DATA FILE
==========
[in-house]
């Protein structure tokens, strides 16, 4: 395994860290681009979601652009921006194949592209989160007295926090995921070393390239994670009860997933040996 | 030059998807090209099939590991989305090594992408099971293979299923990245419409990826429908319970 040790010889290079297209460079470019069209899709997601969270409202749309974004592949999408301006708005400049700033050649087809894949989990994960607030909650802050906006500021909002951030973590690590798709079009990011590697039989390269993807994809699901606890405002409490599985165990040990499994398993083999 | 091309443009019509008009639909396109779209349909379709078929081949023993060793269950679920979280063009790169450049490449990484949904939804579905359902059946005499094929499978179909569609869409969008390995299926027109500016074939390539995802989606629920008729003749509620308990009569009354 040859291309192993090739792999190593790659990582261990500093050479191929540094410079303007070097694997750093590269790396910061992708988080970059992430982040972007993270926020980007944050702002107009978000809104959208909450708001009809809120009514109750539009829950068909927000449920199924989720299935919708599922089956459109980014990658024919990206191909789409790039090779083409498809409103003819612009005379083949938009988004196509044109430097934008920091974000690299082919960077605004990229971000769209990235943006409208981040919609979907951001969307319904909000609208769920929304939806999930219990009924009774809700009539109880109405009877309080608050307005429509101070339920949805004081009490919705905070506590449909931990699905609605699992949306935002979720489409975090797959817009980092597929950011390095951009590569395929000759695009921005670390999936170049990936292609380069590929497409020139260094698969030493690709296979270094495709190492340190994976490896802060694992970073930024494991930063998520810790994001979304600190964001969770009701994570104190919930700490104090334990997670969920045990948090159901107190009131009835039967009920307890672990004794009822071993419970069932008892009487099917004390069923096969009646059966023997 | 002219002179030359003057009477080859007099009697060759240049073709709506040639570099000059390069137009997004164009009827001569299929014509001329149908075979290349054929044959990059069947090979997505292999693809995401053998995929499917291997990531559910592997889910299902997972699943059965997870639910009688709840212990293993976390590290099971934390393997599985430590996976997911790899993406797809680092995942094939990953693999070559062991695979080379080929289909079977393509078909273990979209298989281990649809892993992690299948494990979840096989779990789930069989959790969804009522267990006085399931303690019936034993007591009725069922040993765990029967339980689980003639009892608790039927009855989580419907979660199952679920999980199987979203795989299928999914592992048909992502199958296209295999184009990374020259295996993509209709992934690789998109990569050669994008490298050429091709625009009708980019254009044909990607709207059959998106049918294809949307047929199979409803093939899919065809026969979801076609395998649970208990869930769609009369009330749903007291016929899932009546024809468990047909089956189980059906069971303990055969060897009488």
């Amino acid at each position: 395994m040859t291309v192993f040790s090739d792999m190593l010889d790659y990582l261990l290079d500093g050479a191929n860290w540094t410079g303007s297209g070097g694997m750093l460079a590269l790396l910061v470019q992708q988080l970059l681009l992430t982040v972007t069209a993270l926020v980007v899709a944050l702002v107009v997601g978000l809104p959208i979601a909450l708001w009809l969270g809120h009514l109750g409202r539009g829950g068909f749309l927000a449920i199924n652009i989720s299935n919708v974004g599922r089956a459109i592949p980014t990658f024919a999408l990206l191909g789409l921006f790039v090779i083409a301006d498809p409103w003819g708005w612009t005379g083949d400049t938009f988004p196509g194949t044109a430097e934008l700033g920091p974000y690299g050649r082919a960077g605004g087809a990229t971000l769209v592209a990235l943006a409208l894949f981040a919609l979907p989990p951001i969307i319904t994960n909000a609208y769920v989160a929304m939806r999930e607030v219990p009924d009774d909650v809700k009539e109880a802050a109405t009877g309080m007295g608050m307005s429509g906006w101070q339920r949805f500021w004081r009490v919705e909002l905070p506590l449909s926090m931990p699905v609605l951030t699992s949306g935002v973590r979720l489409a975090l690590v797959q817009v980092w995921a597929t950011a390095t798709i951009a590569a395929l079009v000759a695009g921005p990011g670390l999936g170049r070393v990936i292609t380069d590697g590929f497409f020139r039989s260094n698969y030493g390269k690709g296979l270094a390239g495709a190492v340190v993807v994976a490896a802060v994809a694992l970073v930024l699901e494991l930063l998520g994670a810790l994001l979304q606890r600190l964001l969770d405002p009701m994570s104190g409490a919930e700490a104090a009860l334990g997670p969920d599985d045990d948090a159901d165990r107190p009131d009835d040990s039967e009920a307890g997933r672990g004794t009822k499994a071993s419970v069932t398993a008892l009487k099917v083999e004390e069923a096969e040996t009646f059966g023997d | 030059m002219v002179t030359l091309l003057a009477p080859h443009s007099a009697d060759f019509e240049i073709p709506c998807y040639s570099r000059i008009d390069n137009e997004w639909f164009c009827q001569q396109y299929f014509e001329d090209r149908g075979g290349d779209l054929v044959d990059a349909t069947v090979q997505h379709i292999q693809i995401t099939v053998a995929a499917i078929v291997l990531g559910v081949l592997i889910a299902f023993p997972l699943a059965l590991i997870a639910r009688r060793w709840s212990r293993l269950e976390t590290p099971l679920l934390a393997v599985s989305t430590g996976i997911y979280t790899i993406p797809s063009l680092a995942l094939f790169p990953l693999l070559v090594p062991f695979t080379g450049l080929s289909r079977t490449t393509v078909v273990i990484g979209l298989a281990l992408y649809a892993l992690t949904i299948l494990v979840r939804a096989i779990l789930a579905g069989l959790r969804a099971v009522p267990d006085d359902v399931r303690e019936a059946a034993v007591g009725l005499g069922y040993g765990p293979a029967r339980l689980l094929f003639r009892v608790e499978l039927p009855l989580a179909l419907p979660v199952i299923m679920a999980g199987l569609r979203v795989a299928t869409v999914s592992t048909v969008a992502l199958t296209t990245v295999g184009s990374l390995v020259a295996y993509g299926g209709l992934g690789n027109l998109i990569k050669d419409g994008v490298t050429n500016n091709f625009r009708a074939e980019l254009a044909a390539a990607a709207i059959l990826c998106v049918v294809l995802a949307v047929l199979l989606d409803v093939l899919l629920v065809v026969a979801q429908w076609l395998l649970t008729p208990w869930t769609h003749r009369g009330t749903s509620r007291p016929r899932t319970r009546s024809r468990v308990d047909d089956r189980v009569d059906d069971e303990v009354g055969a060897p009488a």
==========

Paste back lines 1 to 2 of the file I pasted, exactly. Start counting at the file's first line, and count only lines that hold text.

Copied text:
[in-house]
């Protein structure tokens, strides 16, 4: 395994860290681009979601652009921006194949592209989160007295926090995921070393390239994670009860997933040996 | 030059998807090209099939590991989305090594992408099971293979299923990245419409990826429908319970 040790010889290079297209460079470019069209899709997601969270409202749309974004592949999408301006708005400049700033050649087809894949989990994960607030909650802050906006500021909002951030973590690590798709079009990011590697039989390269993807994809699901606890405002409490599985165990040990499994398993083999 | 091309443009019509008009639909396109779209349909379709078929081949023993060793269950679920979280063009790169450049490449990484949904939804579905359902059946005499094929499978179909569609869409969008390995299926027109500016074939390539995802989606629920008729003749509620308990009569009354 040859291309192993090739792999190593790659990582261990500093050479191929540094410079303007070097694997750093590269790396910061992708988080970059992430982040972007993270926020980007944050702002107009978000809104959208909450708001009809809120009514109750539009829950068909927000449920199924989720299935919708599922089956459109980014990658024919990206191909789409790039090779083409498809409103003819612009005379083949938009988004196509044109430097934008920091974000690299082919960077605004990229971000769209990235943006409208981040919609979907951001969307319904909000609208769920929304939806999930219990009924009774809700009539109880109405009877309080608050307005429509101070339920949805004081009490919705905070506590449909931990699905609605699992949306935002979720489409975090797959817009980092597929950011390095951009590569395929000759695009921005670390999936170049990936292609380069590929497409020139260094698969030493690709296979270094495709190492340190994976490896802060694992970073930024494991930063998520810790994001979304600190964001969770009701994570104190919930700490104090334990997670969920045990948090159901107190009131009835039967009920307890672990004794009822071993419970069932008892009487099917004390069923096969009646059966023997 | 002219002179030359003057009477080859007099009697060759240049073709709506040639570099000059390069137009997004164009009827001569299929014509001329149908075979290349054929044959990059069947090979997505292999693809995401053998995929499917291997990531559910592997889910299902997972699943059965997870639910009688709840212990293993976390590290099971934390393997599985430590996976997911790899993406797809680092995942094939990953693999070559062991695979080379080929289909079977393509078909273990979209298989281990649809892993992690299948494990979840096989779990789930069989959790969804009522267990006085399931303690019936034993007591009725069922040993765990029967339980689980003639009892608790039927009855989580419907979660199952679920999980199987979203795989299928999914592992048909992502199958296209295999184009990374020259295996993509209709992934690789998109990569050669994008490298050429091709625009009708980019254009044909990607709207059959998106049918294809949307047929199979409803093939899919065809026969979801076609395998649970208990869930769609009369009330749903007291016929899932009546024809468990047909089956189980059906069971303990055969060897009488």